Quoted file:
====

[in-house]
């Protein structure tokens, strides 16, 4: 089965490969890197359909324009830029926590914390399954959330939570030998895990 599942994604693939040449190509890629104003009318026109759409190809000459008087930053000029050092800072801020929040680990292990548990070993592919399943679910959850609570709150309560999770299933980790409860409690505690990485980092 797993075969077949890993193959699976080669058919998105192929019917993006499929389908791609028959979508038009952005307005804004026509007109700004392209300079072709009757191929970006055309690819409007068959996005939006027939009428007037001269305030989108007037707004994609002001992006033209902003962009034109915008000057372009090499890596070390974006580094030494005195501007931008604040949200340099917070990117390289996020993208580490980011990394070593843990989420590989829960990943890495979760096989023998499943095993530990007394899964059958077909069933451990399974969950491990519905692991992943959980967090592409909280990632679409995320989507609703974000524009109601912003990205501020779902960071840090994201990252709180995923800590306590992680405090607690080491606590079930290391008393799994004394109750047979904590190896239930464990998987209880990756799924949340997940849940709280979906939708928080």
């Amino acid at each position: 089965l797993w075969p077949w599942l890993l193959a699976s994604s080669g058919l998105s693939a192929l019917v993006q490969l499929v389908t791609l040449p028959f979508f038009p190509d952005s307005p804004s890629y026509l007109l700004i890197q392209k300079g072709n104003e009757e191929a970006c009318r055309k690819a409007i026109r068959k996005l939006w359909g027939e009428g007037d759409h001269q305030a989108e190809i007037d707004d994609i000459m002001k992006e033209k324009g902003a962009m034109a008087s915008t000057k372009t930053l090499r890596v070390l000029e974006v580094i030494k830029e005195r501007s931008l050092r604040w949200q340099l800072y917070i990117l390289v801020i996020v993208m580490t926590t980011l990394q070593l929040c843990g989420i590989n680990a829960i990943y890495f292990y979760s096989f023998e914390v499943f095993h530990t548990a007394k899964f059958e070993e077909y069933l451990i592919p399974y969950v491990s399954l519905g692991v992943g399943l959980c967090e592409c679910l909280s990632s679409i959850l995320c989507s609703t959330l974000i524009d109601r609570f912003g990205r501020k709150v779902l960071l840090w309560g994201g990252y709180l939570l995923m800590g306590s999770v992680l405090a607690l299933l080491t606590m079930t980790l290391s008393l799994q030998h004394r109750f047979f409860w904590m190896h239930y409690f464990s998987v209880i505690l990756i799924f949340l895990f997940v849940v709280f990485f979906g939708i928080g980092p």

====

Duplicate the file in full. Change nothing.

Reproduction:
[in-house]
């Protein structure tokens, strides 16, 4: 089965490969890197359909324009830029926590914390399954959330939570030998895990 599942994604693939040449190509890629104003009318026109759409190809000459008087930053000029050092800072801020929040680990292990548990070993592919399943679910959850609570709150309560999770299933980790409860409690505690990485980092 797993075969077949890993193959699976080669058919998105192929019917993006499929389908791609028959979508038009952005307005804004026509007109700004392209300079072709009757191929970006055309690819409007068959996005939006027939009428007037001269305030989108007037707004994609002001992006033209902003962009034109915008000057372009090499890596070390974006580094030494005195501007931008604040949200340099917070990117390289996020993208580490980011990394070593843990989420590989829960990943890495979760096989023998499943095993530990007394899964059958077909069933451990399974969950491990519905692991992943959980967090592409909280990632679409995320989507609703974000524009109601912003990205501020779902960071840090994201990252709180995923800590306590992680405090607690080491606590079930290391008393799994004394109750047979904590190896239930464990998987209880990756799924949340997940849940709280979906939708928080």
């Amino acid at each position: 089965l797993w075969p077949w599942l890993l193959a699976s994604s080669g058919l998105s693939a192929l019917v993006q490969l499929v389908t791609l040449p028959f979508f038009p190509d952005s307005p804004s890629y026509l007109l700004i890197q392209k300079g072709n104003e009757e191929a970006c009318r055309k690819a409007i026109r068959k996005l939006w359909g027939e009428g007037d759409h001269q305030a989108e190809i007037d707004d994609i000459m002001k992006e033209k324009g902003a962009m034109a008087s915008t000057k372009t930053l090499r890596v070390l000029e974006v580094i030494k830029e005195r501007s931008l050092r604040w949200q340099l800072y917070i990117l390289v801020i996020v993208m580490t926590t980011l990394q070593l929040c843990g989420i590989n680990a829960i990943y890495f292990y979760s096989f023998e914390v499943f095993h530990t548990a007394k899964f059958e070993e077909y069933l451990i592919p399974y969950v491990s399954l519905g692991v992943g399943l959980c967090e592409c679910l909280s990632s679409i959850l995320c989507s609703t959330l974000i524009d109601r609570f912003g990205r501020k709150v779902l960071l840090w309560g994201g990252y709180l939570l995923m800590g306590s999770v992680l405090a607690l299933l080491t606590m079930t980790l290391s008393l799994q030998h004394r109750f047979f409860w904590m190896h239930y409690f464990s998987v209880i505690l990756i799924f949340l895990f997940v849940v709280f990485f979906g939708i928080g980092p």